IDENTIFICATION — There are several kinds of caterpillars that spin webs in trees, but you’ll see Eastern tent caterpillars and their webs in late spring or early summer. They’re black, with irregular blue and white markings and a solid white stripe down the back. Adult moths are about 1 in. long and red-brown with two white stripes on the front wings.
DAMAGE — Usually, the worst thing about these caterpillars is that their webs look messy, but the pests can defoliate and stress small trees. You’ll see webs in the forks of twigs or branches of trees east of the Rocky Mountains. Webs usually don’t enclose leaves, as the caterpillars leave the webs to feed. They generally feed in the morning or evening, when it’s cool, but may also feed during the day. If it’s raining or hot, they often retreat to the web.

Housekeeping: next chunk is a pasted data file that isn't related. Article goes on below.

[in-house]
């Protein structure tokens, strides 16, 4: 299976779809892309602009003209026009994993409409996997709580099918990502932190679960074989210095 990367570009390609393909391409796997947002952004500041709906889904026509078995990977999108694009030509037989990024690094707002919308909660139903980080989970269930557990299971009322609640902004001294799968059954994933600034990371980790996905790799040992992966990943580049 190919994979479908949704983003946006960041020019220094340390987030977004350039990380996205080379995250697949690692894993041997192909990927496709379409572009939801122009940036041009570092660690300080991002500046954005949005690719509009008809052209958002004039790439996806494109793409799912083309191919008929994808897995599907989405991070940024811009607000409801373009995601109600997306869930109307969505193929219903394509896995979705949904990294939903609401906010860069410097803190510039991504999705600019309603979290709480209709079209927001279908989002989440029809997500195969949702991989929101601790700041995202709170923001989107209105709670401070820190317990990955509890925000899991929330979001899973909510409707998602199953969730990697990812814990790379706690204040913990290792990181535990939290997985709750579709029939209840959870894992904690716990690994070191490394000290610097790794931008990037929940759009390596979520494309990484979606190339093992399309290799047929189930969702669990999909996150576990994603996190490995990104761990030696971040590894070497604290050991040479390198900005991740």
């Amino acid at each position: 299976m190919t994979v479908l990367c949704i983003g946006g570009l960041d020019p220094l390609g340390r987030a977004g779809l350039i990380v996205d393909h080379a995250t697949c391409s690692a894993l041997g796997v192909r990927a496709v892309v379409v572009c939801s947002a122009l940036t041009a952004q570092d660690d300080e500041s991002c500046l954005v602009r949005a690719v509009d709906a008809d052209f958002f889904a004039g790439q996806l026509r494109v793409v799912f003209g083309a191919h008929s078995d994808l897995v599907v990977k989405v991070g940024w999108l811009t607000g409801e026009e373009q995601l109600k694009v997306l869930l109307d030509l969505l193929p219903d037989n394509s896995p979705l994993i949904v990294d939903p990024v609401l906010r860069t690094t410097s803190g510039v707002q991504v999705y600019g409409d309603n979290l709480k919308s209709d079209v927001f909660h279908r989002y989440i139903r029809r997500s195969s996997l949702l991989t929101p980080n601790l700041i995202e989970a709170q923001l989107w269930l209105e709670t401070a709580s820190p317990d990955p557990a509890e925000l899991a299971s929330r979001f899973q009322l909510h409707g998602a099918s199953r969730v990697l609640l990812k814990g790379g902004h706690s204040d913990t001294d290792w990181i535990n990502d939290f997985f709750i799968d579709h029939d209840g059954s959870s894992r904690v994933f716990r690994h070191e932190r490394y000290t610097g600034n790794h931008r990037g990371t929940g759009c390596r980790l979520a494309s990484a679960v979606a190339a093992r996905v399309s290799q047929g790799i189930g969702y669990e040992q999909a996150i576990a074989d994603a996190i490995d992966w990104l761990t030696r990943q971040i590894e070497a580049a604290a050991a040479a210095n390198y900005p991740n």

CONTROL — You can pull down the webs, pests and all, and destroy them. Check the web first to be sure the caterpillars are “at home.” Wear gloves, because the hairs on the caterpillars can irritate some people’s skin. A strong jet of water can help knock down webs that are too high to reach.
Bt (Bacillus thuringiensis) is a common control, but it has to penetrate the webs to be effective. And you may need a professional to spray a large tree.